Leaky roof is history as new £7m school opens
- Credit: Morgan Sindall
A £7m new school building that has consigned leaky roofs and cold classrooms to the history books has been opened.
The new two-storey North Denes Primary School in Great Yarmouth has an increased capacity for 420 children being taught in 14 bright, modern classrooms.
Construction of the new school in Jellicoe Road began in September 2019 and it was built while children and staff continued to use the existing old 1930s school building on the southern side of the site.
Headteacher Debbie Whiting said: “We are absolutely delighted with our new school. The children have been so excited.
“The building and its grounds provide everything we need in order for them to learn and really enjoy being in school, and I’m sure many generations of children will benefit from what it has to offer for years to come.”
The school currently has 379 pupils, including some from the former Alderman Swindell School which closed in a merger aimed at providing the new school at North Denes.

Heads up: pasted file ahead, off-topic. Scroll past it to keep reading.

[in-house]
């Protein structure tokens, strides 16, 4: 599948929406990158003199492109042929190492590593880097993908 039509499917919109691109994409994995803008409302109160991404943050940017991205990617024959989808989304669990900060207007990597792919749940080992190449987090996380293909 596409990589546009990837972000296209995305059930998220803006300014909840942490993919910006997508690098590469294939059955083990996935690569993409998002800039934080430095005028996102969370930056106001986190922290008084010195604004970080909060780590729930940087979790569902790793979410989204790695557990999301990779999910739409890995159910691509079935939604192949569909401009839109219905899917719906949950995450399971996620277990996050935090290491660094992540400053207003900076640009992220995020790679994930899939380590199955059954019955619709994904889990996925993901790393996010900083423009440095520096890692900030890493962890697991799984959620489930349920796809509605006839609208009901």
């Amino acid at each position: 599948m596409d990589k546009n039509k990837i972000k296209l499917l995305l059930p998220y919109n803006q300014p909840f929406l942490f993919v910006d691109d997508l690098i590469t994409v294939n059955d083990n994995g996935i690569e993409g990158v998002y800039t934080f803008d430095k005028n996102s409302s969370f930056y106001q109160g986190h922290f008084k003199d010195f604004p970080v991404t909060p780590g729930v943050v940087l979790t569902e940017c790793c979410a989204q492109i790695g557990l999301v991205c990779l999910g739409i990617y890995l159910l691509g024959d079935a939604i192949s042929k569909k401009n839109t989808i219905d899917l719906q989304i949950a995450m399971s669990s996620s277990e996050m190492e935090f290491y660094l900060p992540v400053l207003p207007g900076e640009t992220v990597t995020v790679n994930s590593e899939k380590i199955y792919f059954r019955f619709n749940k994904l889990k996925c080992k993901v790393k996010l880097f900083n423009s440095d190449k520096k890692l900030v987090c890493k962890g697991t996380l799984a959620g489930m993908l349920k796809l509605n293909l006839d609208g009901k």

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Its building also includes a multi-purpose hall, new kitchen, library and large sports fields and playgrounds.
The old school has been demolished and is now a lush landscaped green area with a new pond and wildlife area.
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The project is part of Norfolk County Council’s £169m investment programme to meet the demand for school places in growing communities across the county.
John Fisher, cabinet member for children’s services, said: “The county council has worked hard to support this growing community by investing in this modern energy efficient school, big enough so all the primary aged children in the area can go to the same school together.
“It’s really pleasing to see the finished building and see how happy all the children and staff are in their new environment.”
Mike Smith-Clare, Yarmouth councillor and Labour group lead on children and young people, said: “The new build is certainly impressive and one that will continue to serve the local community well on various levels.
“For so many local families it provides traditional learning opportunities as well as lifeline support from an essential foodbank. A sad indication of the harsh realities experienced by too many children.”